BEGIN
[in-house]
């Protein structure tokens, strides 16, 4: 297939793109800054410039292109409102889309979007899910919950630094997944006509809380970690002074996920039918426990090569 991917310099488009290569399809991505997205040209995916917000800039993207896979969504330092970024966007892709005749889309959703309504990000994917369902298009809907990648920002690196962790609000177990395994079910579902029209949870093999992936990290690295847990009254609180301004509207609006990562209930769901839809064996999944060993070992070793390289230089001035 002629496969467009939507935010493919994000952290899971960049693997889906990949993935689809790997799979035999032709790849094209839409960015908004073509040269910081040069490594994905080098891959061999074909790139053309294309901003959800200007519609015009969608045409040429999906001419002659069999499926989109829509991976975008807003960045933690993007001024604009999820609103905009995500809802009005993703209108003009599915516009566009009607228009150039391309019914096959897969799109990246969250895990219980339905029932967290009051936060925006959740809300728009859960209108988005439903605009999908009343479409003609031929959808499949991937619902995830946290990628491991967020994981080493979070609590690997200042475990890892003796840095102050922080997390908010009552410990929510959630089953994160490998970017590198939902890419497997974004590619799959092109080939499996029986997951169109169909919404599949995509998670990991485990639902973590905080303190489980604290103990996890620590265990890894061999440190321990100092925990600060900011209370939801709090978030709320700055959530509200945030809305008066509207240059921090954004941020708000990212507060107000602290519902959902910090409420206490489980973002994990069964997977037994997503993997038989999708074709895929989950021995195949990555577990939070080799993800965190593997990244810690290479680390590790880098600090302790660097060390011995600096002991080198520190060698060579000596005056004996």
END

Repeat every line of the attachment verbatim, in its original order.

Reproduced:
[in-house]
């Protein structure tokens, strides 16, 4: 297939793109800054410039292109409102889309979007899910919950630094997944006509809380970690002074996920039918426990090569 991917310099488009290569399809991505997205040209995916917000800039993207896979969504330092970024966007892709005749889309959703309504990000994917369902298009809907990648920002690196962790609000177990395994079910579902029209949870093999992936990290690295847990009254609180301004509207609006990562209930769901839809064996999944060993070992070793390289230089001035 002629496969467009939507935010493919994000952290899971960049693997889906990949993935689809790997799979035999032709790849094209839409960015908004073509040269910081040069490594994905080098891959061999074909790139053309294309901003959800200007519609015009969608045409040429999906001419002659069999499926989109829509991976975008807003960045933690993007001024604009999820609103905009995500809802009005993703209108003009599915516009566009009607228009150039391309019914096959897969799109990246969250895990219980339905029932967290009051936060925006959740809300728009859960209108988005439903605009999908009343479409003609031929959808499949991937619902995830946290990628491991967020994981080493979070609590690997200042475990890892003796840095102050922080997390908010009552410990929510959630089953994160490998970017590198939902890419497997974004590619799959092109080939499996029986997951169109169909919404599949995509998670990991485990639902973590905080303190489980604290103990996890620590265990890894061999440190321990100092925990600060900011209370939801709090978030709320700055959530509200945030809305008066509207240059921090954004941020708000990212507060107000602290519902959902910090409420206490489980973002994990069964997977037994997503993997038989999708074709895929989950021995195949990555577990939070080799993800965190593997990244810690290479680390590790880098600090302790660097060390011995600096002991080198520190060698060579000596005056004996």